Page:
The controversial head of Roscosmos, Dmitry Rogozin, is officially out, with no official word about what lies ahead for him. This command change came around when NASA and Roscosmos finally announced a deal to trade seats on Russia’s Soyuz and SpaceX’s Dragon spacecraft.
Rogozin is out as head of Roscosmos
Starting as rumors on Telegram channels, by Friday, Putin signed an official decree removing Rogozin as the Director General of Roscosmos. A second decree assigning Yuri Borisov to the post effective immediately followed.
Borisov’s previous post was as Deputy Prime Minister for Defense and Space Industries, so the transfer to Roscosmos is a demotion for him. We aren’t sure what will come of Rogozin or what caused the departure, though there are rumors that he is being eyed by the Kremlin to lead new district of Russia-occupied Ukraine. While highly controversial here in the States and Europe, Rogozin has close ties with Putin and could be moved elsewhere for the President to keep his firm grasp on Russia.
Rogozin repeatedly threatened to halt cooperation with the United States on the International Space Station over sanctions. He also teased about leaving NASA astronauts on the ISS, nuclear war, and just generally about President Biden.
Just before his removal, Rogozin reportedly refused to take a phone call from NASA Administrator Bill Nelson over the use of the ISS promoting its invasion of Ukraine, then threatened to halt cooperation with the ESA on the European Robotic Arm currently attached to the Nauka module on the station. This action was because ESA formally terminated collaboration with Russia on the ExoMars rover.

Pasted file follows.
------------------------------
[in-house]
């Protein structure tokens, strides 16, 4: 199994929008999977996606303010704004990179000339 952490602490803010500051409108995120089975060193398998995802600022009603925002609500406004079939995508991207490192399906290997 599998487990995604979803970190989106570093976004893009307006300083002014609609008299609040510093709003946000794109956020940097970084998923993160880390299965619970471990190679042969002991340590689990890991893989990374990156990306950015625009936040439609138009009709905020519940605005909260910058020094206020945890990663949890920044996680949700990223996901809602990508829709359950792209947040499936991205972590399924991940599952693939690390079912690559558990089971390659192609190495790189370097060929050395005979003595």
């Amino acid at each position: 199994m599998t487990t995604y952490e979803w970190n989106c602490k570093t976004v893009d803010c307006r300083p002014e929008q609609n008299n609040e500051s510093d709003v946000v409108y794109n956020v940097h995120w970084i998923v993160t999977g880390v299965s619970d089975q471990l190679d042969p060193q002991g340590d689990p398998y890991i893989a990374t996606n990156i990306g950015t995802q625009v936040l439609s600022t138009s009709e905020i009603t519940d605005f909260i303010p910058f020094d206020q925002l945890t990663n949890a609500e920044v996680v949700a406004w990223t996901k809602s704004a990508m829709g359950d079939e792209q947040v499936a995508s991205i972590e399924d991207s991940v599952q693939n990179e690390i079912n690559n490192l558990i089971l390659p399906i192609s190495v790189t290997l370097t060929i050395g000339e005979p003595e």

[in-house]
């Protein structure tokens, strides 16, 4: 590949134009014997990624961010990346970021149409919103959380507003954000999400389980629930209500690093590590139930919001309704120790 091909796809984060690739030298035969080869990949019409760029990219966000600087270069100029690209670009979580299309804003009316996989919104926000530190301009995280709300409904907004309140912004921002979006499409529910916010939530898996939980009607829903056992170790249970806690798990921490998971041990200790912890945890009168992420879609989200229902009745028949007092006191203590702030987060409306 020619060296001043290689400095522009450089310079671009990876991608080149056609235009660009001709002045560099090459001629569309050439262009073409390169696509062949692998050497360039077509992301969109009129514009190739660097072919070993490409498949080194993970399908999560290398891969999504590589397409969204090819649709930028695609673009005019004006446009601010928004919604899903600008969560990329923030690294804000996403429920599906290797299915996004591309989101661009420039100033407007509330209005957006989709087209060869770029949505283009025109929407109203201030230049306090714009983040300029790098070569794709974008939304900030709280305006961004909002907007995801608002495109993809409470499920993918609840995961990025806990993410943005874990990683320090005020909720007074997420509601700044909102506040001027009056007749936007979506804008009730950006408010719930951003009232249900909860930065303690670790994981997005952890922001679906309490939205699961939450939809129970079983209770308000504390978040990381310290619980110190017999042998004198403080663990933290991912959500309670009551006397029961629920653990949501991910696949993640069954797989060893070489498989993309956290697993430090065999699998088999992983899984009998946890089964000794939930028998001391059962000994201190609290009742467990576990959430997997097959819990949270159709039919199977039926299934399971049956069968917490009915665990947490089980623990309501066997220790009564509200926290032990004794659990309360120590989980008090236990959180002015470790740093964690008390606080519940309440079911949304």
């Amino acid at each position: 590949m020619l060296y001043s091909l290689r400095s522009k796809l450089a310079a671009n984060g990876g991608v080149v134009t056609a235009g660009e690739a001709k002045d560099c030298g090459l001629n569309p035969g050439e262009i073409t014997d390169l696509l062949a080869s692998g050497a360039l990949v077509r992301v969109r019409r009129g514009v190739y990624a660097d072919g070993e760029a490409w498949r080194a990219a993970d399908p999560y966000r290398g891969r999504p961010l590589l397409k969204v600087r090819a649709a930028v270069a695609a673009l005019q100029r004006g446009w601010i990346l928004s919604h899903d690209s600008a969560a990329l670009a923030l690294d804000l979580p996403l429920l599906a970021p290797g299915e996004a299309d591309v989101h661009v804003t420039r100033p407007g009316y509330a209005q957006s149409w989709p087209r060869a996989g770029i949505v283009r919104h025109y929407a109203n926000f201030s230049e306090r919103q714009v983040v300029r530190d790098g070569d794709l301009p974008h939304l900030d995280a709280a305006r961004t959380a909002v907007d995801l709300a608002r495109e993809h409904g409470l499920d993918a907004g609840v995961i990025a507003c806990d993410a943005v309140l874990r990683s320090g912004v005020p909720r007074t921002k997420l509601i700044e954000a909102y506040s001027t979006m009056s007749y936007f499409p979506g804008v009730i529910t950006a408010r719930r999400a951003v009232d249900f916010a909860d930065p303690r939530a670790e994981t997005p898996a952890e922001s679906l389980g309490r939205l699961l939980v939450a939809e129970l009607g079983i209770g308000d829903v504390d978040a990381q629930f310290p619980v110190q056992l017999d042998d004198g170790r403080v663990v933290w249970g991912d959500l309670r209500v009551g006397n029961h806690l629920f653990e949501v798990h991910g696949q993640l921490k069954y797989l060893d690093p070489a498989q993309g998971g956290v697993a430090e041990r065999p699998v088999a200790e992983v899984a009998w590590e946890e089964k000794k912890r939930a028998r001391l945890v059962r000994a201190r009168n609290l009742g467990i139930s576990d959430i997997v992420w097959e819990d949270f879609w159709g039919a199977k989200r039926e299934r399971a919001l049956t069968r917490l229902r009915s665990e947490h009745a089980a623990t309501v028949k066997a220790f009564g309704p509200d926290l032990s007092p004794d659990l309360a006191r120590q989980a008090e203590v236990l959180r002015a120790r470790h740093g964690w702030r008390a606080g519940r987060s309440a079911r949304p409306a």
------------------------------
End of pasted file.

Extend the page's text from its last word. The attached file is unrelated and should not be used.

Now we have Borisov in charge, the man who also replaced Rogozin in the Deputy Prime Minister position. We don’t know much about him or how he will interact with international partners, but we can hope the change in leadership will bring back civil cooperation between Russia and the United States.
NASA and Russia agree to swap seats starting this Fall
Speaking of civil cooperation, the two leading nations of the ISS have finally agreed to a return to seat swaps for the Soyuz and Crew Dragon spacecraft. Starting in September this year, Russian cosmonauts will begin flying on SpaceX’s Crew Dragon spacecraft. In exchange, NASA astronauts will receive a seat on crewed Soyuz missions to the ISS.
While it is estimated to cost Russia more than SpaceX to launch a crew member to orbit, this is a no-exchange-of-funds arrangement for all the launch preparation, training, and recovery services – something Rogozin might not have been able to stomach, watching his prized cosmonauts using a trampoline or ride a broomstick to space.
This arrangement dates back to the beginning of the space station program when astronauts from the two nations would swap seats on the older Soyuz spacecraft and NASA space shuttle. This deal ended with the shuttle’s retirement, and NASA began paying for Soyuz flights. NASA stopped buying seats from Russia after SpaceX’s Dragon spacecraft became operational.
Since then, Soyuz missions have only flown Russian cosmonauts, and SpaceX crews have consisted of NASA, ESA, and JAXA astronauts. This arrangement may seem okay on the surface, however, if one crew needs to leave due to an emergency, it would leave the ISS in a state it could not operate effectively.
Each nation that participates in the ISS is in charge of operating the systems they provide. Russia provides most of the propulsion and NASA the power, as well as other things. If no Russians or Americans were on the space station, it would be hard to ensure the station’s safety if something with one of those systems went wrong.
With the seat swap deal in place, there will now always be a Russian cosmonaut and NASA astronaut on the station, even if one crew leaves early – at least until the ISS is retired that is. Russians and NASA haven’t really agreed on that yet, but let’s focus on this victory.
Russian cosmonauts to fly on SpaceX Dragon
- Anna Kikina, Crew-5 (September 2022)
- Andrei Fedyaev, Crew-6 (Spring 2023)
NASA Astronauts to fly on Russia’s Soyuz
- Frank Rubio, MS-22 (September 2022)
- Loral O’Hara, MS-23 (Spring 2023)